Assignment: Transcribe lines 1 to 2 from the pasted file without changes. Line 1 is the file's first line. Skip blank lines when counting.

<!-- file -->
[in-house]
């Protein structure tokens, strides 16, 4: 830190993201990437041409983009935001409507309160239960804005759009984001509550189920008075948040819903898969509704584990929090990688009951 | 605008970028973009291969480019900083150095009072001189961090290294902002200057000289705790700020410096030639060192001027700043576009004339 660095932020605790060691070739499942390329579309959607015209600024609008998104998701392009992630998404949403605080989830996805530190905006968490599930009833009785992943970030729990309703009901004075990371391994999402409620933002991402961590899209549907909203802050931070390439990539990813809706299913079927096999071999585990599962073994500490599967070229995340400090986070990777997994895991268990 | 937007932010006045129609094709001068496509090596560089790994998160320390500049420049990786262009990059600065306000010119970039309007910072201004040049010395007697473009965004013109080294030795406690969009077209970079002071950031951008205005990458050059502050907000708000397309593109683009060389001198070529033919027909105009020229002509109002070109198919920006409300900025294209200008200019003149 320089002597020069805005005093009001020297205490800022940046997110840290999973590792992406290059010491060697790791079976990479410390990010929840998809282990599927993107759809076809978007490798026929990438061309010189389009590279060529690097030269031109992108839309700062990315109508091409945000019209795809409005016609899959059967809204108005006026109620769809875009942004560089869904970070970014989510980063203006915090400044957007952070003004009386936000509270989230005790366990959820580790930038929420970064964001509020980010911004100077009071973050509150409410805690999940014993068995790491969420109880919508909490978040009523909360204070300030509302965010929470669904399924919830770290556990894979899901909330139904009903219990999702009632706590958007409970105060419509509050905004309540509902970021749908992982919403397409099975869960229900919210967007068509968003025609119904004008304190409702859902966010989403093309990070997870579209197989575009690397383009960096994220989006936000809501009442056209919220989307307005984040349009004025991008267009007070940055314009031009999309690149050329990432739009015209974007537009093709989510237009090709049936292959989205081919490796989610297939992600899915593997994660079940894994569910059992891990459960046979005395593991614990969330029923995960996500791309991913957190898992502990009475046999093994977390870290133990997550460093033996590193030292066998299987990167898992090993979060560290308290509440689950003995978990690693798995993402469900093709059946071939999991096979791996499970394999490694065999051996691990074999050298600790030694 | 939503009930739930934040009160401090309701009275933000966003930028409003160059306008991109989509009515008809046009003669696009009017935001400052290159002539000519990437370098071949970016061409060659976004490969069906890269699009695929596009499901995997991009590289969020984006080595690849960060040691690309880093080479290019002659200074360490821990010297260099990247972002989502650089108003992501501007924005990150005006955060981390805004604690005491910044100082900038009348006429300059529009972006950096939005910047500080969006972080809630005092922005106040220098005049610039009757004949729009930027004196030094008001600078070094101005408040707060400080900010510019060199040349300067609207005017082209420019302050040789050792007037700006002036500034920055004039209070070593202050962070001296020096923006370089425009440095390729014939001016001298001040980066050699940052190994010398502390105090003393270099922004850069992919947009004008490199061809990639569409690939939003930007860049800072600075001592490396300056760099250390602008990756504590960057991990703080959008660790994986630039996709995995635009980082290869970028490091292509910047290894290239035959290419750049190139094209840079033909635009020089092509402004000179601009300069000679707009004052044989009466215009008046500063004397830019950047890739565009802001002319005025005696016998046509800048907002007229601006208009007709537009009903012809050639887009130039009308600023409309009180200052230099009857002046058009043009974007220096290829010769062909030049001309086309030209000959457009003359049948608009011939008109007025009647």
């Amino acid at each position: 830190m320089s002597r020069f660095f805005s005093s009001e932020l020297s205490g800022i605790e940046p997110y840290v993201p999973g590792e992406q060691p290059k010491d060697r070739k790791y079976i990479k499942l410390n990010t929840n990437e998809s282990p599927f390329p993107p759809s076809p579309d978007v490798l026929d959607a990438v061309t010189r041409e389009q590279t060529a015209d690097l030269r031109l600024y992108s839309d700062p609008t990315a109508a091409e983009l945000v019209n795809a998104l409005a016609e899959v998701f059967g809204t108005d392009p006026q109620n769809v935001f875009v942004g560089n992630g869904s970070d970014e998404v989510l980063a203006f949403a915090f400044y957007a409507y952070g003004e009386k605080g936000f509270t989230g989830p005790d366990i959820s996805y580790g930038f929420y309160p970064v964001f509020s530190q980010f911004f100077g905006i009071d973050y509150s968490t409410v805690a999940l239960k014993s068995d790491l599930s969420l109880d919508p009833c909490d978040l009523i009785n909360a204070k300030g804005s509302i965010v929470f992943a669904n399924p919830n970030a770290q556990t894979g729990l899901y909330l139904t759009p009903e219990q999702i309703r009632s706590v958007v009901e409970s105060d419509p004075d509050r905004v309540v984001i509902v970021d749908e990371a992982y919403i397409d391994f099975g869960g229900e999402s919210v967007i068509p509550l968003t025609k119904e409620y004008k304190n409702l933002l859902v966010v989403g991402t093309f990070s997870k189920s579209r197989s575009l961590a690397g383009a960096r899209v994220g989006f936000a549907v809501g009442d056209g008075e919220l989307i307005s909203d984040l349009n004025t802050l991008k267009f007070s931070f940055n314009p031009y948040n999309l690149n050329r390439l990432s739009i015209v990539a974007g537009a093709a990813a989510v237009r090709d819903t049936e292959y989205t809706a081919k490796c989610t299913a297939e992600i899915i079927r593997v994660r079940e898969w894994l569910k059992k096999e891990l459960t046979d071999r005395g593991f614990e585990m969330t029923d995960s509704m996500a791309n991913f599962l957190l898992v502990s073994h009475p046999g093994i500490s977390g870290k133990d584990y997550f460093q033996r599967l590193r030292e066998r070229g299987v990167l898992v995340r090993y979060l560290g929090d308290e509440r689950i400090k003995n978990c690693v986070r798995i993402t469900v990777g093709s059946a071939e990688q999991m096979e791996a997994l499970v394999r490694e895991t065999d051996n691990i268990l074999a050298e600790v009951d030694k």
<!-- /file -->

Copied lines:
[in-house]
């Protein structure tokens, strides 16, 4: 830190993201990437041409983009935001409507309160239960804005759009984001509550189920008075948040819903898969509704584990929090990688009951 | 605008970028973009291969480019900083150095009072001189961090290294902002200057000289705790700020410096030639060192001027700043576009004339 660095932020605790060691070739499942390329579309959607015209600024609008998104998701392009992630998404949403605080989830996805530190905006968490599930009833009785992943970030729990309703009901004075990371391994999402409620933002991402961590899209549907909203802050931070390439990539990813809706299913079927096999071999585990599962073994500490599967070229995340400090986070990777997994895991268990 | 937007932010006045129609094709001068496509090596560089790994998160320390500049420049990786262009990059600065306000010119970039309007910072201004040049010395007697473009965004013109080294030795406690969009077209970079002071950031951008205005990458050059502050907000708000397309593109683009060389001198070529033919027909105009020229002509109002070109198919920006409300900025294209200008200019003149 320089002597020069805005005093009001020297205490800022940046997110840290999973590792992406290059010491060697790791079976990479410390990010929840998809282990599927993107759809076809978007490798026929990438061309010189389009590279060529690097030269031109992108839309700062990315109508091409945000019209795809409005016609899959059967809204108005006026109620769809875009942004560089869904970070970014989510980063203006915090400044957007952070003004009386936000509270989230005790366990959820580790930038929420970064964001509020980010911004100077009071973050509150409410805690999940014993068995790491969420109880919508909490978040009523909360204070300030509302965010929470669904399924919830770290556990894979899901909330139904009903219990999702009632706590958007409970105060419509509050905004309540509902970021749908992982919403397409099975869960229900919210967007068509968003025609119904004008304190409702859902966010989403093309990070997870579209197989575009690397383009960096994220989006936000809501009442056209919220989307307005984040349009004025991008267009007070940055314009031009999309690149050329990432739009015209974007537009093709989510237009090709049936292959989205081919490796989610297939992600899915593997994660079940894994569910059992891990459960046979005395593991614990969330029923995960996500791309991913957190898992502990009475046999093994977390870290133990997550460093033996590193030292066998299987990167898992090993979060560290308290509440689950003995978990690693798995993402469900093709059946071939999991096979791996499970394999490694065999051996691990074999050298600790030694 | 939503009930739930934040009160401090309701009275933000966003930028409003160059306008991109989509009515008809046009003669696009009017935001400052290159002539000519990437370098071949970016061409060659976004490969069906890269699009695929596009499901995997991009590289969020984006080595690849960060040691690309880093080479290019002659200074360490821990010297260099990247972002989502650089108003992501501007924005990150005006955060981390805004604690005491910044100082900038009348006429300059529009972006950096939005910047500080969006972080809630005092922005106040220098005049610039009757004949729009930027004196030094008001600078070094101005408040707060400080900010510019060199040349300067609207005017082209420019302050040789050792007037700006002036500034920055004039209070070593202050962070001296020096923006370089425009440095390729014939001016001298001040980066050699940052190994010398502390105090003393270099922004850069992919947009004008490199061809990639569409690939939003930007860049800072600075001592490396300056760099250390602008990756504590960057991990703080959008660790994986630039996709995995635009980082290869970028490091292509910047290894290239035959290419750049190139094209840079033909635009020089092509402004000179601009300069000679707009004052044989009466215009008046500063004397830019950047890739565009802001002319005025005696016998046509800048907002007229601006208009007709537009009903012809050639887009130039009308600023409309009180200052230099009857002046058009043009974007220096290829010769062909030049001309086309030209000959457009003359049948608009011939008109007025009647």